Assassin’s Creed Origins: Curse of the Pharaohs preview

Available March 6

Assassin’s Creed Origins’ next DLC comes in the form of Curse Of The Pharaohs, a pretty hefty expansion which not only boosts the level cap up 10 levels to 55, but also introduces new areas such as The Valley Of The Kings. If you’re just here to learn that this is more of the same, then good. It is. If you loved Origins, you’ll be well in your element as soon as you sit down with this next month. Ubisoft has crafted this very much with the rest of the game in mind.

Buy Assassin’s Creed Origins from Amazon UK | Amazon.com

For those who need more, however, there are further elements to get into, namely the aforementioned setting. Whereas the base game saw Bayek mostly playing around in Egypt and its built up ways, Curse Of The Pharaohs introduces environments that are far more desolate and barren.

The Valley Of The Kings especially feels like a giant wall of sand, but that’s why it’s so fascinating to explore. It’s almost intimidating given that you’re often met with huge mountain sides that are surrounded by vast emptiness, and if you were hoping this would have a different atmosphere to Origins then you’re also in luck. It most definitely does and gives off the impression you’re stumbling into new, untouched territory.

Curse Of The Pharaohs also goes fully into what many of us think about when Egypt is mentioned, and the clue is in the title. While there is a ton to do here and seemingly will keep you busy for hours, the main story revolves around Bayek trying to both locate and return an ancient artefact to its rightful place in order to restore peace to the region. Currently mythological beasts and long-dead monarchs are on the loose with bad intentions, namely trying to stab you in the face.

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Curse of the Pharaohs

It’s intriguing to work through, though, because the majority of this narrative plays out almost like you’re a detective. Each new clue will lead to a different character who’s ready to play their part or a new area to jump around, and Ubisoft has gone out of its way to ensure it doesn’t fall into an expected pattern. While there are still plenty of opportunities to stab people in the chest and, of course, climb over rooftops like a loon, you’ll also be asked to investigate murder scenes, and complete rituals in order to cleanse the demons of the past.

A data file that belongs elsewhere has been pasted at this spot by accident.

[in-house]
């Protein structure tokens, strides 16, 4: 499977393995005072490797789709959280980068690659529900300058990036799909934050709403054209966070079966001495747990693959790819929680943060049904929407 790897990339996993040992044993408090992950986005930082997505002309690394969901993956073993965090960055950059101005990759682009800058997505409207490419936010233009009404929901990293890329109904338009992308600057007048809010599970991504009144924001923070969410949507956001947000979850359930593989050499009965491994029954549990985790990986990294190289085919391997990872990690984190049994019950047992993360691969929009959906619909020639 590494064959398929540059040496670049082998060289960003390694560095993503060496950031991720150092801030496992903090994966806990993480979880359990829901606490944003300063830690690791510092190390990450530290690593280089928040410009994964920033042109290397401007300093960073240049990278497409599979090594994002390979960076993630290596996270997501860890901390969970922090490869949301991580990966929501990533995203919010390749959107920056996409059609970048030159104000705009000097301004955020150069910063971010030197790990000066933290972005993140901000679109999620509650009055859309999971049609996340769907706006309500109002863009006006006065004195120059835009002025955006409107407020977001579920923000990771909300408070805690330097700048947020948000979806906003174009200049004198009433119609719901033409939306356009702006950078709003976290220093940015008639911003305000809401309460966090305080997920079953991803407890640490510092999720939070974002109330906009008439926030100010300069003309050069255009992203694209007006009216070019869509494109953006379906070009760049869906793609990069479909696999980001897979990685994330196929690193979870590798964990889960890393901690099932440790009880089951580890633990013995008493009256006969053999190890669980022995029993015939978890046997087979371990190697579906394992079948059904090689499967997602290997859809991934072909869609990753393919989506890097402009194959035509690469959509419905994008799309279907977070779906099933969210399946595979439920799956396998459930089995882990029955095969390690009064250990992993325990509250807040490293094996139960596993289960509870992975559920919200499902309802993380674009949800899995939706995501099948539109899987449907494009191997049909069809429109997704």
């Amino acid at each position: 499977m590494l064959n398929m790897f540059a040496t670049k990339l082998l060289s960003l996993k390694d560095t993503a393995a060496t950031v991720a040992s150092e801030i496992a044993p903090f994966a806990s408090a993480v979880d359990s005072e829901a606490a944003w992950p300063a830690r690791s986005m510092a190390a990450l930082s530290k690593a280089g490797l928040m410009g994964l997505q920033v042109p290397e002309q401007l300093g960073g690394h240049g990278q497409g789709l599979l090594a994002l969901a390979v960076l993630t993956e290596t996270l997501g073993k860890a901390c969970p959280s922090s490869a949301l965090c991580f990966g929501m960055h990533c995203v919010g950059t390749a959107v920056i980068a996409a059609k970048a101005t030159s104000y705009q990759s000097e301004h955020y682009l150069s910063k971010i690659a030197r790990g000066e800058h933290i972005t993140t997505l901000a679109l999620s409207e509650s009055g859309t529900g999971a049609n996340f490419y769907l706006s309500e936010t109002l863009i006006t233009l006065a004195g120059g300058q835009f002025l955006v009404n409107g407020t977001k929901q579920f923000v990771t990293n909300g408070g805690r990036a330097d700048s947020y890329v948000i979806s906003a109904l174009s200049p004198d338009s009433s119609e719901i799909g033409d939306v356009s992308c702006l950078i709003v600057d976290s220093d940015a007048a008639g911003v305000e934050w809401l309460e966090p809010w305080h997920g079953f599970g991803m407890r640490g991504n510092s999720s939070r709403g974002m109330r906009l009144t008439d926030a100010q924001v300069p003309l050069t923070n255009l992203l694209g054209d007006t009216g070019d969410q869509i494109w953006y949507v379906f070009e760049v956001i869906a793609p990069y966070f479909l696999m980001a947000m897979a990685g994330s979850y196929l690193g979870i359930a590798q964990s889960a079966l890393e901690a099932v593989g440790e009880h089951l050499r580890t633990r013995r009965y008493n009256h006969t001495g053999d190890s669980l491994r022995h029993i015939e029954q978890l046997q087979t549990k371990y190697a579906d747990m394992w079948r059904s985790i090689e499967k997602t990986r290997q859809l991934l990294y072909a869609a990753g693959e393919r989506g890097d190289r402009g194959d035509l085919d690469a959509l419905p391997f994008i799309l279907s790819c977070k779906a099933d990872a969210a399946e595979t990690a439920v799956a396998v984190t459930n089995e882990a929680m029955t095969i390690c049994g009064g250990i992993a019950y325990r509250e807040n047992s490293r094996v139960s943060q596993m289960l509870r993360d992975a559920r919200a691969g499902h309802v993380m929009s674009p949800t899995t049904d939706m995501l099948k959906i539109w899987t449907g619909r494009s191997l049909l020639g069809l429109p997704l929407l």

It’s a nice touch, because it ties into what Origins is all about, or at least what most people would want when you’re dealing with ancient Egypt. You’ll even get to tangle with mummies, Anubis warriors and scorpios, all of which you’ll probably be familiar with if you’re super into mythology. If nothing else, it’s just a nice touch to have new enemy types.

While all this window dressing works well, it’s only fair to reiterate that you’ll still be going through the Assassin’s Creed motions you’re used to. This is without doubt an extension rather than an attempt to toy with the template, designed to offer extra content for those who have exhausted the main game but are still looking for more.

That means it does come with some of the same issues, especially in terms of boss fights. One towards the end of the main quest is particularly frustrating, as you need twitch-precision skills to best it. But if you’ve played Origins that probably won’t overly surprise you. It just, potentially, would’ve been better to tackle this in a different way to allow Curse Of The Pharaohs to stand out, but, essentially, that’s what the rest of the DLC is for.

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Curse of the Pharaohs

There does seem to be a huge amount of side missions and quests to do outside the main story, meaning you should be distracted for some time, and there are new abilities to unlock to boot. If you’ve been waiting for something to come along to prolong your Egyptian adventure, this, on paper, is definitely it.

Buy Assassin’s Creed Origins from Amazon UK | Amazon.com

First impressions

It’ll be interesting to see how the experience comes together in a few weeks, but for now know that, yes, this is more Assassin’s Creed Origins, and no, that’s not a bad thing. As long as you were into it last year, of course.

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